By Jacob Katel
By Laurie Charles
By Nate "Igor" Smith
By Abel Folgar
By Kat Bein
By Jacob Katel
At 45 years old, UK drum 'n' bass pioneer Goldie (real name Clifford Joseph Price) has done more living and working than most men will do in a lifetime. He's graffiti-ed the Midlands. He's dated supermodels such as Naomi Campbell and Stella Tennant. And in addition to his massive musical output (28 singles, LPs, and mixtapes since 1994), ol' Goldielocks has starred in James Bond films, Guy Ritchie movies, and a ton of British reality TV shows. So how does someone maintain balance while juggling all those flaming glow sticks? His answer: "Bikram yoga! Look it up."
Born in the industrial town of Walsall, England, Goldie's biological parents put him up for adoption when he was three years old. His mother was a Scottish pub-rocker. His father, Clifford Price Sr., was a Jamaican factory worker, and Goldie wasn't the only child to inherit his dad's name — in keeping with the tradition of having an heir and a spare.
When Goldie's father left, mum decided to turn her boy over to the state. And he bounced from foster home to foster home, spending his preteen years in Whitmore Reams, a small town of less than 10,000 residents. It was there — and in the greater Wolverhampton area — that he began hanging out with b-boy crews.
In a town where most kids grew up to work in the construction or aerospace industries, Goldie found himself running the streets with a spray-paint can in his hand, tagging everything in sight and courting a life of crime. He and his crew spread their name all over West Midlands County. And by chance, U.S. hip-hop pioneer Afrika Bambaataa saw the work they'd done in Birmingham and featured it prominently in his classic graffiti documentary Bombing.
Without any guidance, Goldie felt an urge to create — be it music or art. And just like the thousands of kids across the pond in New York City who would eventually take over our radio waves, he was silently laying groundwork for a future in music production. In fact, he was already making tracks for his friends. He'd listen to "breaks that were looped. We used to call them break tapes. We also used to record WPLS and Kiss FM on really dodgy cassettes."
During the late 1980s, Goldie was drawn across the ocean by the burgeoning American hip-hop scene. He even lived in Miami for a few years. To make money, he sold gold grills at Flea Market USA at NW 79th Street. And while peddling his soon-to-be-trademark gold teeth, Goldie was also soaking up the heaviest stateside sounds he could find. "Miami was always about the clubs. I used to go to Bayside and Scratch Club, which were massive," he remembers. "Miami bass was dominant with Luke Skyywalker [and others]. But I was more into the New York sound with EPMD and Kool G Rap and [DJ] Polo. I always remember 'I'm Fly,' which sent me nuts."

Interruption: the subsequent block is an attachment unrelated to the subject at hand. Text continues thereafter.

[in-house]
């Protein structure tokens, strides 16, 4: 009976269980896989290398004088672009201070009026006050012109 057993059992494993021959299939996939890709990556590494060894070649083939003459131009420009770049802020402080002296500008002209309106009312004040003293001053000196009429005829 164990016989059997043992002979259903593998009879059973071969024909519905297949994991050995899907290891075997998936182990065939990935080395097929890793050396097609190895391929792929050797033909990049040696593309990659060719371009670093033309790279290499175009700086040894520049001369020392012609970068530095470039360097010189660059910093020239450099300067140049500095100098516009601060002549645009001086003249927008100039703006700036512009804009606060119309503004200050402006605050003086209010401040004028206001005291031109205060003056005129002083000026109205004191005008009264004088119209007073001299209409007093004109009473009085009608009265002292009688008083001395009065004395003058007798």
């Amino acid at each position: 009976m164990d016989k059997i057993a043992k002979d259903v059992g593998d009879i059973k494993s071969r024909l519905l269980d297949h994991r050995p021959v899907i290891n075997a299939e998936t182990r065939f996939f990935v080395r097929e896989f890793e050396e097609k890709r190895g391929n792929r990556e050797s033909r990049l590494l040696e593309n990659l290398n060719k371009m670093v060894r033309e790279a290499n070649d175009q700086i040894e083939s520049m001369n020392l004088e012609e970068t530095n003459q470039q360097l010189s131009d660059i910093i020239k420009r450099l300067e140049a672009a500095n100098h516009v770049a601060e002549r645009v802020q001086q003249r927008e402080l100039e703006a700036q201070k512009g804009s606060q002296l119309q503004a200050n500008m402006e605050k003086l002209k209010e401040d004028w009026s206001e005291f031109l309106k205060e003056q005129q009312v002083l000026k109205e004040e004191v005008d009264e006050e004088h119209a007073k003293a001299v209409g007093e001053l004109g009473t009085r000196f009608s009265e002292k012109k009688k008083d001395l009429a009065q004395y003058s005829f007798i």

By the early '90s, Goldie returned to England, set to spearhead the UK's drum 'n' bass movement. Armed with charm and a golden smile, he broke out of break beats and into the spotlight with his appropriately named 1995 debut Timeless. Hailed as groundbreaking, the record redefined both jungle and drum 'n' bass. It was a crossover success, with lavish orchestral arrangements, thick beats, and soulful female vocals. Even today, it doesn't sound like Nintendo 64's idea of the future. It's just as fresh as it was 16 years ago.
But while Timeless cemented Goldie's place in the electronic music pantheon, his personal life remained volatile. A man who grew up without a proper family, he started a few families of his own, fathering five children with multiple mothers. And it was his relationship with experimental pop icon Björk that helped drive her stalker, South Florida's own Ricardo Lopez, into a final dangerous frenzy, spouting racial slurs against Goldie and sending Björk a mail bomb before finally killing himself.
Last year, Goldie's private turmoil continued when his son Jamie Price was sentenced to life in prison for a murder that appears to have been gang related. Sadly, sometimes street life isn't a prelude to an artistic career.
Through it all, Goldie's musical output has sometimes stalled, but he has never stopped working. In the late '90s, he scored occasional acting gigs in films such as The World Is Not Enough and Snatch. And over the last decade, he has starred in a series of somewhat random British reality TV shows, including Celebrity Big Brother UK, Olympic-style competition The Games, quiz-show Celebrity Mastermind, and Strictly Come Dancing.
Some of his reality TV ventures haven't come entirely out of left field, though. He was right at home and nearly won first place on Maestro, a show where celebrities are trained to be orchestra conductors. For the instinctually musical Goldie, it was an interesting experiment, honing his natural skills under the tutelage of an established professional conductor. And immediately following his tenure on Maestro, he harnessed his sharpened skills and composed a piece based on his song "Timeless" called "Sine Tempore." It was later performed by the BBC Concert Orchestra and the London Philharmonic at the Royal Albert Hall on his own television special, Classic Goldie. Goldie's career was recharged after that appearance. His latest offering, Memoirs of an Afterlife, is full of symphonic sounds, melancholic memories, and his trademark massive beats. "[I] just wanted to do what I do naturally," he says. Which means, as Goldie's life has shown us: Keep moving, keep hustling, keep creating, and rise above it all.
Nice piece on where Goldie's at. BTW Bombin' wasn't made by Bambaataa, it's one of two hip hop docs directed in 80s by the British filmmaker Dick Fontaine. Bam appears in Bombin' and is the main figure in its predecessor, Beat This! Hear all about it on MusicFilmWeb podcast w/ Fontaine: http://www.musicfilmweb.com/se...